Computer Science Program
The Doctoral Degree Program Requirements
All Singapore-MIT Alliance (SMA) Computer Science
(CS) students are admitted directly into a full-time common graduate
program that leads to either:
- Doctor of Philosophy (PhD), if the student is selected and
passes the Qualifying Examination; or
- Master of Science (SM), if the student fails the Qualifying
Examination but meets the SM requirements;
- Opts to complete his/her graduate studies with SM
The requirements for the doctoral degree consist
of the successful completion of the following components:
- Graduate Coursework;
- Qualifying Examination,
- Teaching Assignment; and
- Doctoral Thesis.
Planning and timing of the doctoral
The timing of the various requirements in the doctoral
program will vary from student to student and moderate variations
are expected. However, the SMA CS Program does have expectations
which should guide the student and his/her co-supervisors in their
planning. The SMA CS Program has also established a few critical
deadlines that have important consequences. The schedule below represents
the timing that the SMA CS Program would expect of a typical student
who enters into the Program, assuming each academic year starts
from June and ends in May.
|Jun - Aug
2) Summer Conference at MIT
|Sep - Nov
||Choose research area/project
||1) Conditional streaming into SM or PhD track
2) Start project
||Confirm PhD candidate status
||Complete SM project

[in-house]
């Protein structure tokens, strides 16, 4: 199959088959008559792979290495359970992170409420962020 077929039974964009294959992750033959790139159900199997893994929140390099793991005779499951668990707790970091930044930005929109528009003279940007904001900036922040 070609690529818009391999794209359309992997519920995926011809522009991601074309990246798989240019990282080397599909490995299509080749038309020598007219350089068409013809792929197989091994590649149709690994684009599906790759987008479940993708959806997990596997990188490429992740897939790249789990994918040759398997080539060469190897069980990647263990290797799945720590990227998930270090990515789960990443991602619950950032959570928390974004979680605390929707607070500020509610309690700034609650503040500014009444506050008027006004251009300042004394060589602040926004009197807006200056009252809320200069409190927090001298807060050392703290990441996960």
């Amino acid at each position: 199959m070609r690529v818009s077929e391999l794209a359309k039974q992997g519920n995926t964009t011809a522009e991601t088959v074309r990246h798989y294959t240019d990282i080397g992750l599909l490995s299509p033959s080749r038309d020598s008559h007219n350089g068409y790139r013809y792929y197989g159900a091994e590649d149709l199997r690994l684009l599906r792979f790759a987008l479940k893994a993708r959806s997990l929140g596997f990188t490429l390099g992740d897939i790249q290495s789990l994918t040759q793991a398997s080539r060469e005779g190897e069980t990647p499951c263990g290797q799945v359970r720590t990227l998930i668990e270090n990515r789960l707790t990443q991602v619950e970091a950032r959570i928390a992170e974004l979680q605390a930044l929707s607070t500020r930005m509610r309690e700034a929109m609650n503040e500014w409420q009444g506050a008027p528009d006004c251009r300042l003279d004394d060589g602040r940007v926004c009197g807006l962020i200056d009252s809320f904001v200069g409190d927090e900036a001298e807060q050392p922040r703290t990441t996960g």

||PhD Qualifying Exam
|Sep – Nov
||Continue with coursework
||PhD Qualifying Exam
(2nd try, if necessary)
|Jan - May
||If failed 2nd PhD Qualifying Exam:
1) Complete SM Coursework (if not done)
2) Complete SM project
|Jun - May
||1) Submit Thesis Proposal
2) Complete Teaching Assignment
||1) Complete PhD project
2) Complete Thesis Defense
3) Submit PhD Thesis
The student must complete at least 6 graduate-level,
12-unit courses in SMA CS/MIT/NUS, as specified for the Master's
degree. This requirement is to ensure that each student has the
formal technical background necessary for PhD level research.
In addition, as deemed appropriate by the student's
Doctoral Committee (DC), the student may be required to:
- Complete a Minor Program consisting of two courses which have
been approved by the student's DC. This is to broaden the student's
experience at an advanced level; and/or
- Complete additional courses related to the doctoral research,
if necessary (normally no more than two beyond those required
for the Master's degree). This is to further prepare the student
for doctoral research.
The PhD Qualifying Examination (QE) will be held twice a year,
in August and December. The QE consists of 3 sections.
(i) Term Paper
This section is to determine the student's aptitude and attitude
for research, based on the project work conducted so far. The student
is expected to identify a promising research area. The paper should
be self-contained, in the style of a journal paper and about 20
pages, and provide a good overview of the research problems, a survey
of existing work, and insight to the research problems, with preliminary
study and proposals on outstanding research issues.
(ii) Oral Presentation
This section is to test the communication skills of the student
and his/her ability to deliver key points of his term paper research
clearly. The presentation should be around 45 minutes.
(iii) Evaluation on General Computing Knowledge
This section is to determine the student's knowledge in fundamental
computing. The student will be asked a series of questions that
are aimed at determining
the breadth and depth of knowledge in areas of Computer